Isolated Capital Cities and Misgovernance: Theory and Evidence

52 Pages Posted: 11 May 2013 Last revised: 30 Jun 2021

See all articles by Filipe R. Campante

Filipe R. Campante

Harvard University - Harvard Kennedy School (HKS)

Quoc-Anh Do

Sciences Po - Department of Economics; Centre for Economic Policy Research (CEPR)

Bernardo Guimaraes

Getulio Vargas Foundation (FGV) - Sao Paulo School of Economics

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Date Written: May 2013

Abstract

Motivated by a novel stylized fact - countries with isolated capital cities display worse quality of governance - we provide a framework of endogenous institutional choice based on the idea that elites are constrained by the threat of rebellion, and that this threat is rendered less effective by distance from the seat of political power. In established democracies, the threat of insurgencies is not a binding constraint, and the model predicts no correlation between isolated capitals and misgovernance. In contrast, a correlation emerges in equilibrium in the case of autocracies. Causality runs both ways: broader power sharing (associated with better governance) means that any rents have to be shared more broadly, hence the elite has less of an incentive to protect its position by isolating the capital city; conversely, a more isolated capital city allows the elite to appropriate a larger share of output, so the costs of better governance for the elite, in terms of rents that would have to be shared, are larger. We show evidence that this pattern holds true robustly in the data. We also show that isolated capitals are associated with less power sharing, a larger income premium enjoyed by capital city inhabitants, and lower levels of military spending by ruling elites, as predicted by the theory.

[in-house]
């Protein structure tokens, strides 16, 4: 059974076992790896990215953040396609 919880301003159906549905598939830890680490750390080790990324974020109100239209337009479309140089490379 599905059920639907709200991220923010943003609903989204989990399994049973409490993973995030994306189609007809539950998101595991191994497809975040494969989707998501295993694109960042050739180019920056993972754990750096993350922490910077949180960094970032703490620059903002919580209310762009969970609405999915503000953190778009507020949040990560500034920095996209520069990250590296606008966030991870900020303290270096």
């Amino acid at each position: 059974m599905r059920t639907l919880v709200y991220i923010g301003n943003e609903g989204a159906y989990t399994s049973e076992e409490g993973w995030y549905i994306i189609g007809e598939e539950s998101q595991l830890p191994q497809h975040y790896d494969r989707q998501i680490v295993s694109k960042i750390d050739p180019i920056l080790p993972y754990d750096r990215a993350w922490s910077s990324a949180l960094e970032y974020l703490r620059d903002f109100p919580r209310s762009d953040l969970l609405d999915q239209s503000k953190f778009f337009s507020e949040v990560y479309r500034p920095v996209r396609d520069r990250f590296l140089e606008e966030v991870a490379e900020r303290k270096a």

Suggested Citation

Campante, Filipe R. and Do, Quoc-Anh and Guimaraes, Bernardo, Isolated Capital Cities and Misgovernance: Theory and Evidence (May 2013). Available at SSRN: https://ssrn.com/abstract=2263611

Filipe R. Campante (Contact Author)

Harvard University - Harvard Kennedy School (HKS) ( email )

79 John F. Kennedy Street
Cambridge, MA 02138
United States
617-384-7958 (Phone)

Quoc-Anh Do

Sciences Po - Department of Economics ( email )

28 rue des Saints-Pères
Paris, 75007
France

Centre for Economic Policy Research (CEPR) ( email )

London
United Kingdom

Bernardo Guimaraes

Getulio Vargas Foundation (FGV) - Sao Paulo School of Economics ( email )

Rua Itapeva, 474
Sao Paulo
Brazil

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